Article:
The UK left the EU on 31 January 2020 but all trading arrangements, including VAT, are held in suspension until the end of the transition period on 31 December 2020.
Whatever deal is finally agreed between the EU and the UK government, the VAT rules for UK traders will be different from 1 January 2021, as the UK will be treated as a third country rather than as a member of the EU.
These are some of the VAT changes that UK businesses need to prepare for:
- Sellers of digital services, such as e-books, will no longer enjoy an exemption from VAT MOSS reporting where sales to customers in the EU are less than £8,818 per year. The UK business will have to register for VAT in an EU country in order to report and pay VAT on all digital sales under the non-Union VAT MOSS scheme.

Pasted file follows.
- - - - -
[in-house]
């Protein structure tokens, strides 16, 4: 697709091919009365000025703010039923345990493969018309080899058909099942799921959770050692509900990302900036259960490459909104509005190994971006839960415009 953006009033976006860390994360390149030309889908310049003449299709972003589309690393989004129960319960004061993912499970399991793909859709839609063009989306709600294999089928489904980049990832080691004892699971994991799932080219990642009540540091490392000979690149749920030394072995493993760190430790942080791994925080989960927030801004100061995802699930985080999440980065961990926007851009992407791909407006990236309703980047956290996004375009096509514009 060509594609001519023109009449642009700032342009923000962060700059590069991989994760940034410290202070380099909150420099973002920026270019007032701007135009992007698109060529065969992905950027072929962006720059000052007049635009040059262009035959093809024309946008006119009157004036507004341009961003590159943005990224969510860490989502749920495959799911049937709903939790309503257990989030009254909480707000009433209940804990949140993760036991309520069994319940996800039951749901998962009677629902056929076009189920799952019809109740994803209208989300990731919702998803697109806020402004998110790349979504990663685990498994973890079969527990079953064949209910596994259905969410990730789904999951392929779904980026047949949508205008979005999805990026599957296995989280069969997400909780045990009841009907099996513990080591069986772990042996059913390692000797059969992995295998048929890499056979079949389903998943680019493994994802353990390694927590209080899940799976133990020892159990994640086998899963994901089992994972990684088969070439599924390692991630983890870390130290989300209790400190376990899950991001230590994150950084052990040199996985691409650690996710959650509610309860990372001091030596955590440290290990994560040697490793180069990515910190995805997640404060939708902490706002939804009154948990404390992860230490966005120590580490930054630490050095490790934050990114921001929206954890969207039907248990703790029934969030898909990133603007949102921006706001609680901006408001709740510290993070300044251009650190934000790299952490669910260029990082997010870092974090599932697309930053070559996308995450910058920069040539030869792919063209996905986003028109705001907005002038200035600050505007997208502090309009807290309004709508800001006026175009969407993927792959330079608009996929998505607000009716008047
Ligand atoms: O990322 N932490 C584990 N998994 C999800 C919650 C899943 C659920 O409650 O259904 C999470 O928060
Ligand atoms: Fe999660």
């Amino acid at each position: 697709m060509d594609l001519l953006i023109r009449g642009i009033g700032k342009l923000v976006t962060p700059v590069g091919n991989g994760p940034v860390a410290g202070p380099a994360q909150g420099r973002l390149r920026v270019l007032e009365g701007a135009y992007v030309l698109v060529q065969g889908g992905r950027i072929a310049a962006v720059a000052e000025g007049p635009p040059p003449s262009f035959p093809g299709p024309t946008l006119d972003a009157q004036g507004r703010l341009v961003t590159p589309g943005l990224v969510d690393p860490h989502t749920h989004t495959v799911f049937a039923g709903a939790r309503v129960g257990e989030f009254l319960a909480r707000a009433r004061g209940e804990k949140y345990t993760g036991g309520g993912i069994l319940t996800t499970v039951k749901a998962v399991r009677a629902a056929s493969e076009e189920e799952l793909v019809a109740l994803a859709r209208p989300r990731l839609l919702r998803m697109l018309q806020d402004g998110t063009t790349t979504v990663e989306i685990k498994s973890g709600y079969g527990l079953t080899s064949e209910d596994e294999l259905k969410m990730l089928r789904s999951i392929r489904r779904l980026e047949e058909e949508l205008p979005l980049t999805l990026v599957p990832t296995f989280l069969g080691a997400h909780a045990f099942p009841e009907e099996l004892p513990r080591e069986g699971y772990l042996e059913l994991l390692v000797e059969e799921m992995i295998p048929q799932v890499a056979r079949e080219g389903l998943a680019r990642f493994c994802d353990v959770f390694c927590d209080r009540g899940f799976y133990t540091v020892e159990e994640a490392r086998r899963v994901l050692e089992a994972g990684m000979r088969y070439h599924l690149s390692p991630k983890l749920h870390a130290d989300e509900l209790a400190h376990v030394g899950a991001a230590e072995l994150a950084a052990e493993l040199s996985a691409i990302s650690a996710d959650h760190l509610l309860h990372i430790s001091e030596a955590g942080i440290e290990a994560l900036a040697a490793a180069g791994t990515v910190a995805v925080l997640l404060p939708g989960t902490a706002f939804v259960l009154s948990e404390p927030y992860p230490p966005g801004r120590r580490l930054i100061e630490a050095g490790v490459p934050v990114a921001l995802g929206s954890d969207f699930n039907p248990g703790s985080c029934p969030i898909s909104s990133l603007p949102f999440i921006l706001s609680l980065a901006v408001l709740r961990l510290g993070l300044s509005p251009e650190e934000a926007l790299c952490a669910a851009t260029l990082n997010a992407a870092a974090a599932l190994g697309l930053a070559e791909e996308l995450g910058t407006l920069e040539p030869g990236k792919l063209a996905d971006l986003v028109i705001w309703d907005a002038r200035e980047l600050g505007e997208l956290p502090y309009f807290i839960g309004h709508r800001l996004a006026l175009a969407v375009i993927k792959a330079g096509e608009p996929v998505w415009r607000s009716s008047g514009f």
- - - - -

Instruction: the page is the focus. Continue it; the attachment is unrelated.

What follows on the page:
- Sellers of goods into the EU using Fulfilment by Amazon (FBA) will need to move goods into one of Amazon’s EU fulfilment centres. The UK business will need to pay EU import VAT and customs tariffs on these goods, as well as complete export and import customs declarations. The business may need an EU VAT number to pay and declare the import VAT.
- Sellers who transfer goods directly to EU customers will have to register for VAT in each country they sell into, or move a proportion of goods into one country and sell on a distance-selling basis from there.
- Buyers of goods from the EU worth less than £135 will have to pay VAT on those goods at the purchase point. Online marketplaces in the UK will become the deemed seller of imported goods worth less than £135, so must calculate the VAT and tariffs and bill the UK customer at the checkout.
These are just a fraction of the major changes that result from the UK leaving the EU.